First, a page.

# How to Solve Quadratic Equations – Part 2

This post continues from where my last post left off, on how to solve quadratic equations. I explained the general form that a quadratic equation will take, with the key being that there is an x^{2} term present. To solve them without using the quadratic formula, you need to use a bit of factoring methods to come up with the roots. In particular, one common factoring method to use is the grouping method of factoring. Then, once factored, you consider the property that says “two terms multiplied will equal zero only if one or both of those terms is 0.” This may seem like a lot of work, and may sound a bit confusing with all the steps you need to take. But I think with a bit of practice you will come to better appreciate and understand the process you need to follow to arrive at your solution. You will see that you already know the individual steps you need to solve the equation. You just need to become familiar with the order that you use these steps.

Follow along through my example and you will hopefully be able to see what I mean.

Let’s consider the equation x^{2} + 7x + 10 = 0

First, we can identify that there is an x^{2} term (with a non-zero coefficient… 1), so we can say that it is a quadratic equation.

To solve a quadratic equation, we want to determine the roots, or what values make the equation true. To help us to achieve this, we want to rearrange the left side so that it is a product of two terms (or expressions). In this way, we can say that “something times something equals zero”. And since we need one of those “somethings” to be zero if the product is zero, we essentially break this down to “something #1 = 0” and “something #2 = 0”, and by solving these two simpler equations, we will arrive at our roots. So, continuing with our example then, let’s factor it. Review my post on methods of factoring if you need a bit of a refresher!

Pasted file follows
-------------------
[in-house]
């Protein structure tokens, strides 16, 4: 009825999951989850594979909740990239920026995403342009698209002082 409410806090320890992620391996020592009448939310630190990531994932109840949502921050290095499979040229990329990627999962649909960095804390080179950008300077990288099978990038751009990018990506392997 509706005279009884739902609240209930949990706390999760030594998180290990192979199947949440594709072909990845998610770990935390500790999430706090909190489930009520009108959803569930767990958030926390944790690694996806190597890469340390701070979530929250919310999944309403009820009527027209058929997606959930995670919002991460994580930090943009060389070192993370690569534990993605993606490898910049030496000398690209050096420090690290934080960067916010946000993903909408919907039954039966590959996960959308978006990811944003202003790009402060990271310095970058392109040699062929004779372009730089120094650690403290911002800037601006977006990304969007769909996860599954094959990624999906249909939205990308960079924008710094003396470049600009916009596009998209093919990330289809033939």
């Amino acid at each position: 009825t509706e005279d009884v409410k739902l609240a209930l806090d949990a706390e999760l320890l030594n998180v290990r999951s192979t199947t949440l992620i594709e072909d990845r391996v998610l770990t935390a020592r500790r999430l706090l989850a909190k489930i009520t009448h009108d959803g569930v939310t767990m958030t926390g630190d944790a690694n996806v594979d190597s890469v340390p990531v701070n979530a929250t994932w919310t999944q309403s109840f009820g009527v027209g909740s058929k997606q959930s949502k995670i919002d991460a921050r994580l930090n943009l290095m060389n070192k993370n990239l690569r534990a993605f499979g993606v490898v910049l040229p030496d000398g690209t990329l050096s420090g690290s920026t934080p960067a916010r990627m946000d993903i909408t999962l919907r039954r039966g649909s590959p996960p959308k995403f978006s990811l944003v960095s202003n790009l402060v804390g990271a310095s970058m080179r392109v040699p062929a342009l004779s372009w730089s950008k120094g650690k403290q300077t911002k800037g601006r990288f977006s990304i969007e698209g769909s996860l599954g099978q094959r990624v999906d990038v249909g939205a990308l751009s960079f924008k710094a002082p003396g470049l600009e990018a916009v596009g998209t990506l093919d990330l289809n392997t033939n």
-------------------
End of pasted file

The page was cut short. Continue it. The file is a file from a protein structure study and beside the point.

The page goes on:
x2 + 7x + 10 = 0

(x + 2)(x + 5) = 0

This is what we’re looking for: two expressions multiplied together to give zero. Now, we have two equations to work with to find our roots of the quadratic equation. Rewriting, this gives us:

x + 2 = 0 and x + 5 = 0

And quite obviously, these can be solved to show that x = (–2) and (–5). And since we followed that whole process, we can consider these two values to be roots of our original quadratic equation. However, it is VERY IMPORTANT to substitute these values back into the original equation to check! With these values, we can show that:

(–2)2 + 7(–2) + 10 = 0

4 – 14 + 10 = 0…….. this is true. So –2 is for sure one of the roots. I’ll leave –5 for you to verify on your own.

If you find a question and proceed all the way through to find the roots, and you go and plug them back into the original equation, if one of the roots does NOT satisfy the equation, you cannot count it as one of the roots. This sometimes happens when you have an expression in a denominator (eg. (x – 2)), and if you determine through the above steps that your expression gives you a root of 2, by plugging this into your original equation, specifically into the denominator, the denominator will equal 0 and cause the expression to be undefined. Therefore, this root does not satisfy the original equation and you just ignore it.

I hope this has helped to explain the process you need to follow to solve quadratic equations. With practice, they will become second nature. However, despite all of the work required, sometimes it just is not practical or apparent how to factor your quadratic equation. In these cases, you would likely want to rely on the use of the quadratic formula, which I will go over in a future post to explain what it is and how it works. Let me know if this makes sense or if you’d like anything more added.